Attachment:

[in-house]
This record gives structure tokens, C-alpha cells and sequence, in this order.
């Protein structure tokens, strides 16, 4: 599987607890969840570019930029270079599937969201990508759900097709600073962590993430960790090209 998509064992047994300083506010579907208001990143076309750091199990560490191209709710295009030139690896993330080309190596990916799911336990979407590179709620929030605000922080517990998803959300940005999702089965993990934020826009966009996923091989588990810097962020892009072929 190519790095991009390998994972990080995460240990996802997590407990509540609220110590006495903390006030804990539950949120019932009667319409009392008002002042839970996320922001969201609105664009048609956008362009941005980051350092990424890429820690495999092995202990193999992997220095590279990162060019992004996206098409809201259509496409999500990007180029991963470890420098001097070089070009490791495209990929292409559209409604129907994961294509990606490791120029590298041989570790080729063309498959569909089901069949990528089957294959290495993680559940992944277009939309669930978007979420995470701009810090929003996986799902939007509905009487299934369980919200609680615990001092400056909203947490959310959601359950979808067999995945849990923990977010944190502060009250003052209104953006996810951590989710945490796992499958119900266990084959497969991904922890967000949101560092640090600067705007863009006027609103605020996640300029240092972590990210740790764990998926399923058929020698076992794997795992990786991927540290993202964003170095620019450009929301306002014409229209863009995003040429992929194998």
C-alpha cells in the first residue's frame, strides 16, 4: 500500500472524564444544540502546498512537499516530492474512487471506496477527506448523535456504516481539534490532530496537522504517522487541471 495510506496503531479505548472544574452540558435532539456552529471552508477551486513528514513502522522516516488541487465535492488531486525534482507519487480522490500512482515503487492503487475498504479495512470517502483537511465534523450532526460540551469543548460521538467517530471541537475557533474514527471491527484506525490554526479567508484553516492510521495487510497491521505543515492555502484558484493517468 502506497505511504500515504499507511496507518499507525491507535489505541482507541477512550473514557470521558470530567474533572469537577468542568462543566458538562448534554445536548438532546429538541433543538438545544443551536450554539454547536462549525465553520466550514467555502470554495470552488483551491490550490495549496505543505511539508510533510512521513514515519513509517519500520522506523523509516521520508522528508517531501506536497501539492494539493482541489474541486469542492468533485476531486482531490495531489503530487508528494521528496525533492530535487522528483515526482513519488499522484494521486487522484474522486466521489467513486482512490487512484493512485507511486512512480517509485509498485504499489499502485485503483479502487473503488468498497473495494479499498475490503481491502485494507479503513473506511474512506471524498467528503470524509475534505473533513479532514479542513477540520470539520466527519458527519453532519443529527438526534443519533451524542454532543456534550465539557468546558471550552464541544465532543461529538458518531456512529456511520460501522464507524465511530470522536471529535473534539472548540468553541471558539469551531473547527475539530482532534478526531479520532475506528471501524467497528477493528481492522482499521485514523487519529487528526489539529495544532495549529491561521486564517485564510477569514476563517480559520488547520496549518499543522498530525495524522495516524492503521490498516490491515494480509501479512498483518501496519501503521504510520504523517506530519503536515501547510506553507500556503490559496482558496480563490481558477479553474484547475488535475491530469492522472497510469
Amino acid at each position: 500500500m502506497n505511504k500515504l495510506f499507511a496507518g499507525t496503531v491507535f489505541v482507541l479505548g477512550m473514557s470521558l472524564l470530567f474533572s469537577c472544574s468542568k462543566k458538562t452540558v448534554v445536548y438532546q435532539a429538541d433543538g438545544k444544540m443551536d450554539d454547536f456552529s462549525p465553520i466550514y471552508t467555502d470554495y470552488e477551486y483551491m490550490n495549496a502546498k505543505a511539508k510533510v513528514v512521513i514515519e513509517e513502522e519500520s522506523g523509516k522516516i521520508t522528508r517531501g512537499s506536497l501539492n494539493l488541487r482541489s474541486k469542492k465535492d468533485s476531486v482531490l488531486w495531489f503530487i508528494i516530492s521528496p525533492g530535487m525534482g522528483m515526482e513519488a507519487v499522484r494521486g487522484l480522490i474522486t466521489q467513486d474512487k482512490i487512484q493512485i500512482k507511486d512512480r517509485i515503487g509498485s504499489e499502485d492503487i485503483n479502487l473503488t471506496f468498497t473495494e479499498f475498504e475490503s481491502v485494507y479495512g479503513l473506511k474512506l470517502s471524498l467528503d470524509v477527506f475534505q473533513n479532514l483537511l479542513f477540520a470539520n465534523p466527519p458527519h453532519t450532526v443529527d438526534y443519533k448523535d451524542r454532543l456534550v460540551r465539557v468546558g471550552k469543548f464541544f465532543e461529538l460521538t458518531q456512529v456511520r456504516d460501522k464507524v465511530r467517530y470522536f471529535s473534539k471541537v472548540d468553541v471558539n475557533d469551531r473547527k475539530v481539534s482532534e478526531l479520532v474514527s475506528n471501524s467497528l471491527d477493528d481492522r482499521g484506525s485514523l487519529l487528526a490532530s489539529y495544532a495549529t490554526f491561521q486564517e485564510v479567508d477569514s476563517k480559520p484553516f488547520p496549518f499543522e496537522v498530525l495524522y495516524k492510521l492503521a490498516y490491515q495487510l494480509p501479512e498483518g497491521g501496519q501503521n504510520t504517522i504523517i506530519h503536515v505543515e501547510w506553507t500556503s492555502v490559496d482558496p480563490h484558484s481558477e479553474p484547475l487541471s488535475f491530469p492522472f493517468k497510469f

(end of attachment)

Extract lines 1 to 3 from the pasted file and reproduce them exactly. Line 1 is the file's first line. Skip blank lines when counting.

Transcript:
[in-house]
This record gives structure tokens, C-alpha cells and sequence, in this order.
């Protein structure tokens, strides 16, 4: 599987607890969840570019930029270079599937969201990508759900097709600073962590993430960790090209 998509064992047994300083506010579907208001990143076309750091199990560490191209709710295009030139690896993330080309190596990916799911336990979407590179709620929030605000922080517990998803959300940005999702089965993990934020826009966009996923091989588990810097962020892009072929 190519790095991009390998994972990080995460240990996802997590407990509540609220110590006495903390006030804990539950949120019932009667319409009392008002002042839970996320922001969201609105664009048609956008362009941005980051350092990424890429820690495999092995202990193999992997220095590279990162060019992004996206098409809201259509496409999500990007180029991963470890420098001097070089070009490791495209990929292409559209409604129907994961294509990606490791120029590298041989570790080729063309498959569909089901069949990528089957294959290495993680559940992944277009939309669930978007979420995470701009810090929003996986799902939007509905009487299934369980919200609680615990001092400056909203947490959310959601359950979808067999995945849990923990977010944190502060009250003052209104953006996810951590989710945490796992499958119900266990084959497969991904922890967000949101560092640090600067705007863009006027609103605020996640300029240092972590990210740790764990998926399923058929020698076992794997795992990786991927540290993202964003170095620019450009929301306002014409229209863009995003040429992929194998």